This post looks at a major problem faced by a commander in the Syrian army, which is described in the Bible. We will see from this that God can deliver us from our major problem.

Text

Naaman’s problem is described in 2 Kings 5:1-15 (NIV):

1 Now Naaman was commander of the army of the king of Aram [Syria]. He was a great man in the sight of his master and highly regarded, because through him the Lord had given victory to Aram. He was a valiant soldier, but he had leprosy. (more…)


The best way to live

Applying the Bible to our lives

These days many of us get our sense of right and wrong from movies. Although some of our superheroes may act like a self-sacrificing Messiah in battles to save the world, the lessons in movies are usually determined by ungodly people who want to entertain us.

When I googled “How to live”, there were 20 billion results on the internet! If I took five seconds to read each one, it would take over 30 years of reading continuously! How can we know which is the best way to live our lives? These are all the subjective opinions of many people. We can save wasting a lot of time by following the objective opinions of the God who made the world and who knows all about us. And it doesn’t take years to find because He has communicated to us in the Bible. The Bible is often called “God’s word” or “the word” because it’s a message from God. (more…)


3 essentials of Christian leadership

Cardianl McCarrick 1 400pxPope Francis has accepted the resignation of Cardinal Theodore McCarrick, the former archbishop of Washington, DC following allegations of sexual abuse. This is the latest in a series of sex abuse scandals involving leaders in the Roman Catholic Church. So, what does the Bible say about the behavior of Christian leaders?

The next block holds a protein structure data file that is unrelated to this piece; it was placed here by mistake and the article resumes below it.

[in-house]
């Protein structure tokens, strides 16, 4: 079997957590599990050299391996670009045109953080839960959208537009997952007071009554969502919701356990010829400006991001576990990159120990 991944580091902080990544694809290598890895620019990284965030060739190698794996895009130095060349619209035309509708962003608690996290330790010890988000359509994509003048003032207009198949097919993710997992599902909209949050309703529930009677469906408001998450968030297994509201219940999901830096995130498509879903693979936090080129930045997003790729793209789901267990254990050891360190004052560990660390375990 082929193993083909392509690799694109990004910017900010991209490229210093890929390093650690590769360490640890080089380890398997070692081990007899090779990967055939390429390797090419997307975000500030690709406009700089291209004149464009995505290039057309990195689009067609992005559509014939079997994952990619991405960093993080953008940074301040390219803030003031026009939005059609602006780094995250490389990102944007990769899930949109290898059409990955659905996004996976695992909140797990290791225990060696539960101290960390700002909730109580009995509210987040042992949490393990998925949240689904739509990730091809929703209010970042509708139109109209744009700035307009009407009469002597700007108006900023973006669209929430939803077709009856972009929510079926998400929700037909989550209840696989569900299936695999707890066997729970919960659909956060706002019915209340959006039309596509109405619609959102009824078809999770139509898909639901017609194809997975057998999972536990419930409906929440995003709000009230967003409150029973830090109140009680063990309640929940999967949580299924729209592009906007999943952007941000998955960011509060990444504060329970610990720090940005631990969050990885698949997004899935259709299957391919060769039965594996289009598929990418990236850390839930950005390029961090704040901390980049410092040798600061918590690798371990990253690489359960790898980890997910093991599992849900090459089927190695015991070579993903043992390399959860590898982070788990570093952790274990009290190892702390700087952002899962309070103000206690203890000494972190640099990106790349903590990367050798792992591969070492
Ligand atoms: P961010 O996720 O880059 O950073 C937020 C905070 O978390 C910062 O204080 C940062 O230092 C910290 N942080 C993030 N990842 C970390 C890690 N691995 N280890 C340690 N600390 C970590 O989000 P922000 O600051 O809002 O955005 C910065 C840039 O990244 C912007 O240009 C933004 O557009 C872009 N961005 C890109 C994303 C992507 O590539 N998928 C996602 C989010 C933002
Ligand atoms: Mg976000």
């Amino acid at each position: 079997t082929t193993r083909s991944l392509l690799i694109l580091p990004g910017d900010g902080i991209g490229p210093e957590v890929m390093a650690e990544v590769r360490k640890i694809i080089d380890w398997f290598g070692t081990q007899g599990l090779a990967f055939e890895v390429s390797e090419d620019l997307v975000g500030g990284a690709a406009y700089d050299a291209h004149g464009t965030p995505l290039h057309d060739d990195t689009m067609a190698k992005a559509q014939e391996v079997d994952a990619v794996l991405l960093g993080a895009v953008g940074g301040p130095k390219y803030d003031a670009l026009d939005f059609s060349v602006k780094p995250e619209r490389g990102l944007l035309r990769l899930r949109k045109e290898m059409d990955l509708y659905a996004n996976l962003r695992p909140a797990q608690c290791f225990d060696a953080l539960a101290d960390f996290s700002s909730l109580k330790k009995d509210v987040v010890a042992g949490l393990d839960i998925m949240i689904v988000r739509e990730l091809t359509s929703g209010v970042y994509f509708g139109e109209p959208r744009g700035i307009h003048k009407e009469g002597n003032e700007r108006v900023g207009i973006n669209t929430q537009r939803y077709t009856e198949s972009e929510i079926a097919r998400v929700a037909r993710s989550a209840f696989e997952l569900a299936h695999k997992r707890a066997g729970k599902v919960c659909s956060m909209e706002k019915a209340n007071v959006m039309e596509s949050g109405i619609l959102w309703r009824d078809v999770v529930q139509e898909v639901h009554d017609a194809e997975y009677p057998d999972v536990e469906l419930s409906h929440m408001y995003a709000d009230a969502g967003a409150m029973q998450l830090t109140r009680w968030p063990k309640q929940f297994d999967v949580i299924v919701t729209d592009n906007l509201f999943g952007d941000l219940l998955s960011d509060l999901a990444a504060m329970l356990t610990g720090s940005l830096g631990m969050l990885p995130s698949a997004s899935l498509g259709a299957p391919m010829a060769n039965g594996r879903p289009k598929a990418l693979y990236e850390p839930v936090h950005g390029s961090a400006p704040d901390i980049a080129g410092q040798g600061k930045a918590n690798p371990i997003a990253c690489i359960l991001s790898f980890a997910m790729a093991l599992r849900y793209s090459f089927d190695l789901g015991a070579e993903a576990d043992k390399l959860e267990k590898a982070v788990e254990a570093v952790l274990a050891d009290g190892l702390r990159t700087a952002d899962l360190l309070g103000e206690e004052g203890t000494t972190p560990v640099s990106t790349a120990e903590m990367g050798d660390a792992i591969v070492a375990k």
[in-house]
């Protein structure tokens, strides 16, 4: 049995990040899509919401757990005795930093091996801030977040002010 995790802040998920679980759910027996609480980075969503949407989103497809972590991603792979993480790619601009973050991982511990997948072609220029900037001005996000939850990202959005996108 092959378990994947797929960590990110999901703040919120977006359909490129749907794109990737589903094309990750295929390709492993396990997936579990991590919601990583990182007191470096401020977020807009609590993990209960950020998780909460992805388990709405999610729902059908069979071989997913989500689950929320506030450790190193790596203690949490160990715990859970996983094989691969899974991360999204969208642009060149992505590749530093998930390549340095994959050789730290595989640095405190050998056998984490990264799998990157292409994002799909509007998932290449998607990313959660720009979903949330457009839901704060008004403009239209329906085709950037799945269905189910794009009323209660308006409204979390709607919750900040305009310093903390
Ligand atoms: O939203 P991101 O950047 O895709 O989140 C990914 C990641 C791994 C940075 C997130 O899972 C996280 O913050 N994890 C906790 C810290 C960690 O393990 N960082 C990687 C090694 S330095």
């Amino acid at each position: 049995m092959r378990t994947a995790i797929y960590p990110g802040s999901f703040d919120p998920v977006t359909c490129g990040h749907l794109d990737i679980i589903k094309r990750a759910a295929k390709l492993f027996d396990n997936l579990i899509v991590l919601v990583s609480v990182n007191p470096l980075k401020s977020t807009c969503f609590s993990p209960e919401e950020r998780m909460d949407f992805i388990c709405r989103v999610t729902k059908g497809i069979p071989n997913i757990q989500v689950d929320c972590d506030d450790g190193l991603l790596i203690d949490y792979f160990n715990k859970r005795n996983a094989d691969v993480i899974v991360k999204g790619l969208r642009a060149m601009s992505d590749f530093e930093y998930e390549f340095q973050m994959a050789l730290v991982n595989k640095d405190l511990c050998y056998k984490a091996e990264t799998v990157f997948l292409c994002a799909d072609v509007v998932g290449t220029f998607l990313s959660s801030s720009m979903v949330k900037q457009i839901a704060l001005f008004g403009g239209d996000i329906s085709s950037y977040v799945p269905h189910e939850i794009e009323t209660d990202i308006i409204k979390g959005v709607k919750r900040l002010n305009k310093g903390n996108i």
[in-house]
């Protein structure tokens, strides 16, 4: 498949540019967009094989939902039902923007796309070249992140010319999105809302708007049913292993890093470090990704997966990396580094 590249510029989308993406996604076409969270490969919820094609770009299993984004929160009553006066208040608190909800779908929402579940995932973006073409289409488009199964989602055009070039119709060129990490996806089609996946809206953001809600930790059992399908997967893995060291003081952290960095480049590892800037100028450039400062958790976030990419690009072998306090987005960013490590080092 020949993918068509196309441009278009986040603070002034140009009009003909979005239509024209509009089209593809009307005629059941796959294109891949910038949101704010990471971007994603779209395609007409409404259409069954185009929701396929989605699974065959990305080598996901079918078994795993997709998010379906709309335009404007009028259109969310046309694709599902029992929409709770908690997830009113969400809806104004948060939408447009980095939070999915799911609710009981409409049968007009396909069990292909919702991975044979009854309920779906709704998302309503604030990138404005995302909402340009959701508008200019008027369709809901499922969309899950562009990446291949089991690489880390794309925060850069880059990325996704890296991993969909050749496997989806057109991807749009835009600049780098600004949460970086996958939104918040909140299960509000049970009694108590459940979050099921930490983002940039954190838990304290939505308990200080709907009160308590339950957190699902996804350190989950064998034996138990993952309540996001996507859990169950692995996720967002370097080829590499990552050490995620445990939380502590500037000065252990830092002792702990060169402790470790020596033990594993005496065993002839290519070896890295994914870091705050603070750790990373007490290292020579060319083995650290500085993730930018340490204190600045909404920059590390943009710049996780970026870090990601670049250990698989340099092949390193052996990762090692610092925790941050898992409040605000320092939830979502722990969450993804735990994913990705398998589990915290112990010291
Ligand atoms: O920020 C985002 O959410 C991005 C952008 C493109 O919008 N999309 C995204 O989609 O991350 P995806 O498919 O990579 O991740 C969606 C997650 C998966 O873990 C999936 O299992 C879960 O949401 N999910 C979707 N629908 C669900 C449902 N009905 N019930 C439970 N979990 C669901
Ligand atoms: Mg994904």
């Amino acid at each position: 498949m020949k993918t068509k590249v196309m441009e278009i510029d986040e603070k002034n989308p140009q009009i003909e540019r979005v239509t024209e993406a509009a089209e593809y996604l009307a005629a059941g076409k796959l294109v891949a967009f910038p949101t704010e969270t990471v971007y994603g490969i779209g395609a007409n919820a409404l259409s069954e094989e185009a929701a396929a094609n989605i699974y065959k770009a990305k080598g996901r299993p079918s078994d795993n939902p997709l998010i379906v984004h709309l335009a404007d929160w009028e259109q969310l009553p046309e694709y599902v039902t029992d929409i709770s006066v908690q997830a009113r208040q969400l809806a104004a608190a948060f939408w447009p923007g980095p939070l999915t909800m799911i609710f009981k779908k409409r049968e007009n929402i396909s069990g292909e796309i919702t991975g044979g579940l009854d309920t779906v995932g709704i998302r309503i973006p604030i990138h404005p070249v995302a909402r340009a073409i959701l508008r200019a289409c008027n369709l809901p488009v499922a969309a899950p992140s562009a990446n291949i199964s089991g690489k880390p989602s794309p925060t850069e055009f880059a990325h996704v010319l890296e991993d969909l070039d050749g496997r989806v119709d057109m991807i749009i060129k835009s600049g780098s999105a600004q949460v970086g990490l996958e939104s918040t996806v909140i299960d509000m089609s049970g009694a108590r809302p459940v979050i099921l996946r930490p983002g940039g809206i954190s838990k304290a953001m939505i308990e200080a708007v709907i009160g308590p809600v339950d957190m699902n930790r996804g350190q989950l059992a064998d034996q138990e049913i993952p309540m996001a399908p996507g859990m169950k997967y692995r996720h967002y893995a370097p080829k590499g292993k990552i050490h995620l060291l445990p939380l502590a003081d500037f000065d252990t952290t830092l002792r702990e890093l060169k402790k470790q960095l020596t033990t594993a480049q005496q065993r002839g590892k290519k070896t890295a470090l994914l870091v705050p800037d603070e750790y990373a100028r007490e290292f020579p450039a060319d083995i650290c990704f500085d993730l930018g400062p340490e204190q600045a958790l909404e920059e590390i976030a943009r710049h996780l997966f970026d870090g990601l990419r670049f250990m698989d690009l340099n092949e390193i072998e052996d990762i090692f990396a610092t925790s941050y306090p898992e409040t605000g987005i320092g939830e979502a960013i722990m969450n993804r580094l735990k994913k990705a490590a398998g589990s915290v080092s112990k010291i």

The letter of 1 Peter in the Bible shows us how God can help us get through hardship, trials and suffering. In chapter 5, it includes instructions to the elders of churches, which would apply to the leaders of any Christian ministry. This passage is written in the context of suffering. It is preceded by a passage on suffering for being a Christian (4:12-19) and is followed by a reminder to have an eternal viewpoint when they are suffering (5:10).

The passage says “To the elders among you, I appeal as a fellow elder and a witness of Christ’s sufferings who also will share in the glory to be revealed: Be shepherds of God’s flock that is under your care, watching over them—not because you must, but because you are willing, as God wants you to be; not pursuing dishonest gain, but eager to serve; not lording it over those entrusted to you, but being examples to the flock. And when the Chief Shepherd appears, you will receive the crown of glory that will never fade away” (1 Pt. 5:1-4NIV).

It’s a message to those living between the two advents of Christ. The first was when Christ suffered and the second is when He will come in great glory. We live in this time period.

When churches (and ministries) experience persecution and suffering, it is primarily the responsibility of the leaders to provide help, comfort, strength and guidance. Peter urges them to do this in view of the persecution they were enduring. He supports this by saying that he is also a Christian leader (elder). So he’s speaking from experience. He also saw Christ’s crucifixion at the first advent and he told others about it. And he knew that there will be no more suffering when Christ returns in great power and glory to rule over the earth at the second advent and he told others about it.

Main message